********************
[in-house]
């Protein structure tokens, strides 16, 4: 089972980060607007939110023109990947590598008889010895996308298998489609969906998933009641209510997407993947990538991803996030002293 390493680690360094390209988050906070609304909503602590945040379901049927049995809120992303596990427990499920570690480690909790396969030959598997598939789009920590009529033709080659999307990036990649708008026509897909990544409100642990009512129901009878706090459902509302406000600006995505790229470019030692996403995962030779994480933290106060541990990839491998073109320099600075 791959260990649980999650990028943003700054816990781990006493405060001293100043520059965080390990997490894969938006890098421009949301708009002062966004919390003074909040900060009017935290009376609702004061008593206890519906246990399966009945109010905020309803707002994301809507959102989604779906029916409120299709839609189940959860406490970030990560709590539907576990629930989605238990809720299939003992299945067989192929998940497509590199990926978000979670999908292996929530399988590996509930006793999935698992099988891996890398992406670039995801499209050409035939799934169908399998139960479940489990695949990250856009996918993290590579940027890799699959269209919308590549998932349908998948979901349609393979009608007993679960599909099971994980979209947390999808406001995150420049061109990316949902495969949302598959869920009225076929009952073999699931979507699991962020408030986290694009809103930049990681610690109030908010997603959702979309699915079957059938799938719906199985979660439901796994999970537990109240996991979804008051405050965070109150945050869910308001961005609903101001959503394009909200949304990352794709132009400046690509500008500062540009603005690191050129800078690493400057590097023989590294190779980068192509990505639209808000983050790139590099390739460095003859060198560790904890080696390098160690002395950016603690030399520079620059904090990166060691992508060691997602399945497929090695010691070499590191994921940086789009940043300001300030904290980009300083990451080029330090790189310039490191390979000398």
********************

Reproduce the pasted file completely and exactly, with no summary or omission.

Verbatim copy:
[in-house]
């Protein structure tokens, strides 16, 4: 089972980060607007939110023109990947590598008889010895996308298998489609969906998933009641209510997407993947990538991803996030002293 390493680690360094390209988050906070609304909503602590945040379901049927049995809120992303596990427990499920570690480690909790396969030959598997598939789009920590009529033709080659999307990036990649708008026509897909990544409100642990009512129901009878706090459902509302406000600006995505790229470019030692996403995962030779994480933290106060541990990839491998073109320099600075 791959260990649980999650990028943003700054816990781990006493405060001293100043520059965080390990997490894969938006890098421009949301708009002062966004919390003074909040900060009017935290009376609702004061008593206890519906246990399966009945109010905020309803707002994301809507959102989604779906029916409120299709839609189940959860406490970030990560709590539907576990629930989605238990809720299939003992299945067989192929998940497509590199990926978000979670999908292996929530399988590996509930006793999935698992099988891996890398992406670039995801499209050409035939799934169908399998139960479940489990695949990250856009996918993290590579940027890799699959269209919308590549998932349908998948979901349609393979009608007993679960599909099971994980979209947390999808406001995150420049061109990316949902495969949302598959869920009225076929009952073999699931979507699991962020408030986290694009809103930049990681610690109030908010997603959702979309699915079957059938799938719906199985979660439901796994999970537990109240996991979804008051405050965070109150945050869910308001961005609903101001959503394009909200949304990352794709132009400046690509500008500062540009603005690191050129800078690493400057590097023989590294190779980068192509990505639209808000983050790139590099390739460095003859060198560790904890080696390098160690002395950016603690030399520079620059904090990166060691992508060691997602399945497929090695010691070499590191994921940086789009940043300001300030904290980009300083990451080029330090790189310039490191390979000398």